“When we first saw the image proposed by Brian Stauffer, Trump blinding himself to the danger of a global threat, there was a minute of hesitation: Trump on the cover yet again?” Francoise Mouly, art editor of the New Yorker, says of the illustration, titled “Under Control.” “But Stauffer’s image was too apt to ignore.” Mouly adds that it gets across the president’s “willful ignorance of facts and his eagerness to unleash a torrent of empty rants and tweets.”
Stauffer says that early in the Trump presidency, he was exhausted trying to keep pace with the president’s bending of presidential norms, but “at some point, my mind shifted towards visual solutions that used the president’s own actions to show the folly and failings."
“I didn’t want to make hyperbolic images that fueled a general rage,” the artist continues. “I wanted to make a statement on the obvious ridiculousness that is forced on the American public daily as if it were normal and valid. It is not — and this was my way of saying so.”
(Disclosure: Stauffer created an illustration last year for The Washington Post in remembrance of slain Post contributing columnist Jamal Khashoggi.)
Meanwhile, on Tuesday morning, Davies drew a “simple little rough sketch” during the morning editorial-board meeting at Newsday. He then spent the day crafting more subtly complex ideas, yet by deadline, he says, “the mask over the eyes won the day.”
Davies thinks his cartoon “captures the foreboding feeling of a White House that is in denial about being unprepared and in over its head.”
“Early on, when I was first drawing Trump, I used to draw his eyes,” the left-leaning cartoonist says, adding: “Over time, I started dispensing with them, swooping his hair down to obscure them. I feel that best captures his nihilistic, visionless political philosophy.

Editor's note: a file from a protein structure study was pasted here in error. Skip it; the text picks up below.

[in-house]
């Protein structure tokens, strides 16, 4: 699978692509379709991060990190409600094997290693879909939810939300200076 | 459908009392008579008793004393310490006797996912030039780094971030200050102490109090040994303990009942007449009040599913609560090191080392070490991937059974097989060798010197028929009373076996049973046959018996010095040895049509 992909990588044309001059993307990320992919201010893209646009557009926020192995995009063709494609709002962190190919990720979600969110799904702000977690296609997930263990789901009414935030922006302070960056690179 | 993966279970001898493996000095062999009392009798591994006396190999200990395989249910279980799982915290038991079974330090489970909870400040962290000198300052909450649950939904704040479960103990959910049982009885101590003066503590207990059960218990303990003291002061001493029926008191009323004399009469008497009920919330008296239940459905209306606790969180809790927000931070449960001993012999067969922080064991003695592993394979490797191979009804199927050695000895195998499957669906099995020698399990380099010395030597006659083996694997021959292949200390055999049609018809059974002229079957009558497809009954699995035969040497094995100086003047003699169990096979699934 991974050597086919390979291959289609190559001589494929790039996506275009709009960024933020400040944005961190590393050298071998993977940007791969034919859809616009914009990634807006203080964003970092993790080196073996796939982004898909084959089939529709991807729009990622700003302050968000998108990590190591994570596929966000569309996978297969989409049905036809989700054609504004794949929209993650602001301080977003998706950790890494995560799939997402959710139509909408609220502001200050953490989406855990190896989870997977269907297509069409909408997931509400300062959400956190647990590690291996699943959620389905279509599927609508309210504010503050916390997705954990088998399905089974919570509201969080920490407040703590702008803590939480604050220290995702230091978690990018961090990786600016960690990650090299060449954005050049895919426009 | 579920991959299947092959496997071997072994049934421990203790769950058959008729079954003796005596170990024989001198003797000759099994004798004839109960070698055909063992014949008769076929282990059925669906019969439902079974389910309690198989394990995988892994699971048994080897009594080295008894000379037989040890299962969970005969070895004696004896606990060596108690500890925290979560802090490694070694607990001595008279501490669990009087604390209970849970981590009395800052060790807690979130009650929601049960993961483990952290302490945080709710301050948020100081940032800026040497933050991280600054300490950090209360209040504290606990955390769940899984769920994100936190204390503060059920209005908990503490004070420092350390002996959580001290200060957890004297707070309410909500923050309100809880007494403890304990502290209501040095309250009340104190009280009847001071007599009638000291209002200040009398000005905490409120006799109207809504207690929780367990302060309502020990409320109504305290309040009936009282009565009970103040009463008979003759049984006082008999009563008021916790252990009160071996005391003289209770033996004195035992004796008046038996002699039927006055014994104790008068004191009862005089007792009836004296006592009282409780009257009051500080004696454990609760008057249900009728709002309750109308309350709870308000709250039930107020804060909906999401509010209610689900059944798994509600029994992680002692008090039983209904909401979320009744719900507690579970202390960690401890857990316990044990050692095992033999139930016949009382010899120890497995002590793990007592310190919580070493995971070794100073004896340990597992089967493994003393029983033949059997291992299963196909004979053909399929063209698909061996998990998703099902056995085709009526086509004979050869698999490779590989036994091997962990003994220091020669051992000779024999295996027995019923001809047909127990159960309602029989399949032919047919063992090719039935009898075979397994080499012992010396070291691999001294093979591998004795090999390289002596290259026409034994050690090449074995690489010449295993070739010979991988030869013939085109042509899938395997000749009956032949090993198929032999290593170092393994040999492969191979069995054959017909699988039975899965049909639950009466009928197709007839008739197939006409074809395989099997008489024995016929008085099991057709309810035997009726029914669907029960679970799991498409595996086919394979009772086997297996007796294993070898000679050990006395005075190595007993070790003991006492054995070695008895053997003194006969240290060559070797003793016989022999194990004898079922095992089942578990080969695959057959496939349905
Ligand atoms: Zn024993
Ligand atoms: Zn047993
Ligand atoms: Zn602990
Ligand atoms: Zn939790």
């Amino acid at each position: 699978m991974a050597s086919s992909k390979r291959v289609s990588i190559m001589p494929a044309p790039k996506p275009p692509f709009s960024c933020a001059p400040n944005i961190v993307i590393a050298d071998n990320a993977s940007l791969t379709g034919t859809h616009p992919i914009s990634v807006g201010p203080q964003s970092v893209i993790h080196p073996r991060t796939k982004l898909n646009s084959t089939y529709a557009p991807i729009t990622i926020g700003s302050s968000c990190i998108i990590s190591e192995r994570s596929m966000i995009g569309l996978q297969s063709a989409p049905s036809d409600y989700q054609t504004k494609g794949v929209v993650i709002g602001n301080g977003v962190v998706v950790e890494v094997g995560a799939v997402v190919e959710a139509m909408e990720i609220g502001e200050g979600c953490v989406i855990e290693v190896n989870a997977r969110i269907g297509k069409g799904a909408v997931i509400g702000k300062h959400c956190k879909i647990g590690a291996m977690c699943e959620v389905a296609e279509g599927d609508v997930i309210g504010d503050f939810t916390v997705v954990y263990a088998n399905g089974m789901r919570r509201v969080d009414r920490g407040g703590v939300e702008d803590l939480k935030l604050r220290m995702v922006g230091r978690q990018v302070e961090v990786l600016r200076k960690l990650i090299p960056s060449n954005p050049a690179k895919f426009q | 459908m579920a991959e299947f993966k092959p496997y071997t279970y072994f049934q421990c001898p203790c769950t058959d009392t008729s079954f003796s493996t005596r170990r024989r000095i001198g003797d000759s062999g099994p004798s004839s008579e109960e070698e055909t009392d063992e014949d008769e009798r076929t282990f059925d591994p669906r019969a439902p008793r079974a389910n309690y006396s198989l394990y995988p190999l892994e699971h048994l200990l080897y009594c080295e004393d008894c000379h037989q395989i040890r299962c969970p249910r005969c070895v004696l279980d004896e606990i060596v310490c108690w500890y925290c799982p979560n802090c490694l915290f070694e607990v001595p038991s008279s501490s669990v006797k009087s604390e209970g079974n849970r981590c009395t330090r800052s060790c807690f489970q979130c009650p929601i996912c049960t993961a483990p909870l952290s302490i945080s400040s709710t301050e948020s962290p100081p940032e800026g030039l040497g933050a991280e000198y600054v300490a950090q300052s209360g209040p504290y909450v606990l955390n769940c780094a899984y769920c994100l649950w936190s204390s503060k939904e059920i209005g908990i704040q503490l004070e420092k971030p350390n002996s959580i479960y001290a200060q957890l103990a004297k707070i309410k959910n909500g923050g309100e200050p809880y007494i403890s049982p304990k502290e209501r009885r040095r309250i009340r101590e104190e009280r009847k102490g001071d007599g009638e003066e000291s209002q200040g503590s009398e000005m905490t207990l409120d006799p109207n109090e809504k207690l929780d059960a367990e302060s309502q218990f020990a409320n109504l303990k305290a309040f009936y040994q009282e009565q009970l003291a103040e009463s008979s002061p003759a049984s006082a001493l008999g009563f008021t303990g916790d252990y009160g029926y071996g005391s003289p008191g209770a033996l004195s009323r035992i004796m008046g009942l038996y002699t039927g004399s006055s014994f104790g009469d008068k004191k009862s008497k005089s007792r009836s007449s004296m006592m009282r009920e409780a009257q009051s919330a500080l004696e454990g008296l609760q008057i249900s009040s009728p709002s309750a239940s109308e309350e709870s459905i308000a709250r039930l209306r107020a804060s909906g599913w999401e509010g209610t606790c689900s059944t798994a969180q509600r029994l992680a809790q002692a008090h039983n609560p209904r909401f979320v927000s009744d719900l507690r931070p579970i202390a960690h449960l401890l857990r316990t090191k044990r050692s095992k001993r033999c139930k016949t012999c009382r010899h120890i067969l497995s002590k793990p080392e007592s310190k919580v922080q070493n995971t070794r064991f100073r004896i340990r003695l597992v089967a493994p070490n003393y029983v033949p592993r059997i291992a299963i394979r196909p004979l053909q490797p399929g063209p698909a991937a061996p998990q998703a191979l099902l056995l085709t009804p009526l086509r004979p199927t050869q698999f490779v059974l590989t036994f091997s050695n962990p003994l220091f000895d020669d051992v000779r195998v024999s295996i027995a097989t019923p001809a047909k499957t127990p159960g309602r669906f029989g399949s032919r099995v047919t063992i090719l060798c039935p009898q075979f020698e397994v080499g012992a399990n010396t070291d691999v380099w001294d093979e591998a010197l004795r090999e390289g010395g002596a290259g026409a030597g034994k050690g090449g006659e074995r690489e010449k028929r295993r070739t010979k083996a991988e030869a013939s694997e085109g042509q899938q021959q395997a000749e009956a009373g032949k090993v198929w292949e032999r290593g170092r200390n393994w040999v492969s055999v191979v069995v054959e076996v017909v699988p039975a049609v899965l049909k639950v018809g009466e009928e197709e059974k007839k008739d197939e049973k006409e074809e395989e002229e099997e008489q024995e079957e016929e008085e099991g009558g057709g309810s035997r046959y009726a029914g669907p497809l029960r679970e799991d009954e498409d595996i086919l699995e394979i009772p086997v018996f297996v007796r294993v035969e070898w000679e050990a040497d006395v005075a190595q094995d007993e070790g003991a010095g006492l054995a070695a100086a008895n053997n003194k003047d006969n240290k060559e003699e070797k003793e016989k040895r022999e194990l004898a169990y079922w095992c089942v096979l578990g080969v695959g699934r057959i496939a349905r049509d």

“In the case of this particular cartoon,” he continues, “adding an additional layer of visionlessness was merely a natural progression.”
Davies contrasts Trump’s response to that of the Centers for Disease Control and Prevention. According to The Post’s Fact Checker, Trump provided mixed, sometimes inaccurate messages when trying to reassure Americans about the coronavirus during a news conference Wednesday, with the White House at times contradicting information from the CDC.
This week’s cartoons aren’t the first to use a mask to satirize official response to the coronavirus. In early February, Hong Kong-based artist Eric Chow posted on social media his illustration of WHO director-general Tedros Adhanom Ghebreyesus being blinded in his praise of China’s handling of the coronavirus outbreak.
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When the chief of @who praised China for their effort and transparency to help stopping the spread of #coronavirus , while it spread worldwide because of the lack of transparency in China, you know @Who is not an organization you can fully rely on. #virus #wuhan #china #who #health #crisis #disaster #world #illustration #illustrator #art #artist #drawing
Other artists have rendered Trump as metaphorically blind during his administration. The most controversial, published last year in the international edition of the New York Times, depicted Israeli Prime Minister Benjamin Netanyahu as a guide dog leading a sightless Trump. The cartoon was widely lambasted as anti-Semitic and prompted the Times to apologize and cease printing traditional-format editorial cartoons.
Numerous editorial artists have depicted presidents as the three monkeys that each refuse to use one of their senses. In 2016, for example, Dayton Daily News cartoonist Mike Peters drew three Trumps with the caption: “See no blind trust. Speak no blind trust. Hear no blind trust.”